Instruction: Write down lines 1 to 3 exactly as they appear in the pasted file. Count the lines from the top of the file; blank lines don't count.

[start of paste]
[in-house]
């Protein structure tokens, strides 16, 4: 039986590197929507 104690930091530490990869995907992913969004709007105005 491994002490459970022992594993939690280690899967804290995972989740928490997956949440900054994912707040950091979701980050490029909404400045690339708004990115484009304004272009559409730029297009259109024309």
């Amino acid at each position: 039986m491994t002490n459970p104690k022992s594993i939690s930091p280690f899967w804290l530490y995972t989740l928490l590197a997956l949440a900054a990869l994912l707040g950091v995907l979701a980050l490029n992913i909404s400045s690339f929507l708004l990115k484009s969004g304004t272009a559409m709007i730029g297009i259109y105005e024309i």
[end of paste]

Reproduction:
[in-house]
């Protein structure tokens, strides 16, 4: 039986590197929507 104690930091530490990869995907992913969004709007105005 491994002490459970022992594993939690280690899967804290995972989740928490997956949440900054994912707040950091979701980050490029909404400045690339708004990115484009304004272009559409730029297009259109024309």
């Amino acid at each position: 039986m491994t002490n459970p104690k022992s594993i939690s930091p280690f899967w804290l530490y995972t989740l928490l590197a997956l949440a900054a990869l994912l707040g950091v995907l979701a980050l490029n992913i909404s400045s690339f929507l708004l990115k484009s969004g304004t272009a559409m709007i730029g297009i259109y105005e024309i």